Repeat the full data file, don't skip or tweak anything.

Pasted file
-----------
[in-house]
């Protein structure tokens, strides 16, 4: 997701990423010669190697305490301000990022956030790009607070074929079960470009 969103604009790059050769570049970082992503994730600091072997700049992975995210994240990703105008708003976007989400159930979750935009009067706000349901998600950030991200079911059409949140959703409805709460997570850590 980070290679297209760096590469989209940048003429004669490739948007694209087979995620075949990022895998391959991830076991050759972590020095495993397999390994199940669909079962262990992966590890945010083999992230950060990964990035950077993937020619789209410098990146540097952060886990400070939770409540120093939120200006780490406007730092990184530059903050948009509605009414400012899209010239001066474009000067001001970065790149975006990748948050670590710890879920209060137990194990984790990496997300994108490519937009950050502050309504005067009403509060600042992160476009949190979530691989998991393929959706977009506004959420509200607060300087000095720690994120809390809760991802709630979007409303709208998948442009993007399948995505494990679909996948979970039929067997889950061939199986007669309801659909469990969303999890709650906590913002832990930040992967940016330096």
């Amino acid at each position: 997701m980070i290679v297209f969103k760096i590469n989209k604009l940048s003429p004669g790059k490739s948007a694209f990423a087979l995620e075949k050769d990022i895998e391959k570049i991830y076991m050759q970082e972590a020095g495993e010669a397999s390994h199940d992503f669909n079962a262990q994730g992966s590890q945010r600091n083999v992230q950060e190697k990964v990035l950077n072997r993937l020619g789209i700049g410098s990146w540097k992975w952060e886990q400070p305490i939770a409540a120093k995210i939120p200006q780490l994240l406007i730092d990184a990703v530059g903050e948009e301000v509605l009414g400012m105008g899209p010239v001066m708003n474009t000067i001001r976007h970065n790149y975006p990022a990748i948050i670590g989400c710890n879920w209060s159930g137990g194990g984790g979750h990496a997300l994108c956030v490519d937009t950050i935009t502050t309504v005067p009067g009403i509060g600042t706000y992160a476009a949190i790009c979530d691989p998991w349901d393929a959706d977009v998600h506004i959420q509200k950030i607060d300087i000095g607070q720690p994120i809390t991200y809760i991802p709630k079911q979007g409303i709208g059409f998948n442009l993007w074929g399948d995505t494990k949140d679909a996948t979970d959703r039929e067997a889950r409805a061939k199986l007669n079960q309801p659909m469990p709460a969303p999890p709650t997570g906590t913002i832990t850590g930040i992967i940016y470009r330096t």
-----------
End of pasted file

[in-house]
């Protein structure tokens, strides 16, 4: 997701990423010669190697305490301000990022956030790009607070074929079960470009 969103604009790059050769570049970082992503994730600091072997700049992975995210994240990703105008708003976007989400159930979750935009009067706000349901998600950030991200079911059409949140959703409805709460997570850590 980070290679297209760096590469989209940048003429004669490739948007694209087979995620075949990022895998391959991830076991050759972590020095495993397999390994199940669909079962262990992966590890945010083999992230950060990964990035950077993937020619789209410098990146540097952060886990400070939770409540120093939120200006780490406007730092990184530059903050948009509605009414400012899209010239001066474009000067001001970065790149975006990748948050670590710890879920209060137990194990984790990496997300994108490519937009950050502050309504005067009403509060600042992160476009949190979530691989998991393929959706977009506004959420509200607060300087000095720690994120809390809760991802709630979007409303709208998948442009993007399948995505494990679909996948979970039929067997889950061939199986007669309801659909469990969303999890709650906590913002832990930040992967940016330096």
């Amino acid at each position: 997701m980070i290679v297209f969103k760096i590469n989209k604009l940048s003429p004669g790059k490739s948007a694209f990423a087979l995620e075949k050769d990022i895998e391959k570049i991830y076991m050759q970082e972590a020095g495993e010669a397999s390994h199940d992503f669909n079962a262990q994730g992966s590890q945010r600091n083999v992230q950060e190697k990964v990035l950077n072997r993937l020619g789209i700049g410098s990146w540097k992975w952060e886990q400070p305490i939770a409540a120093k995210i939120p200006q780490l994240l406007i730092d990184a990703v530059g903050e948009e301000v509605l009414g400012m105008g899209p010239v001066m708003n474009t000067i001001r976007h970065n790149y975006p990022a990748i948050i670590g989400c710890n879920w209060s159930g137990g194990g984790g979750h990496a997300l994108c956030v490519d937009t950050i935009t502050t309504v005067p009067g009403i509060g600042t706000y992160a476009a949190i790009c979530d691989p998991w349901d393929a959706d977009v998600h506004i959420q509200k950030i607060d300087i000095g607070q720690p994120i809390t991200y809760i991802p709630k079911q979007g409303i709208g059409f998948n442009l993007w074929g399948d995505t494990k949140d679909a996948t979970d959703r039929e067997a889950r409805a061939k199986l007669n079960q309801p659909m469990p709460a969303p999890p709650t997570g906590t913002i832990t850590g930040i992967i940016y470009r330096t």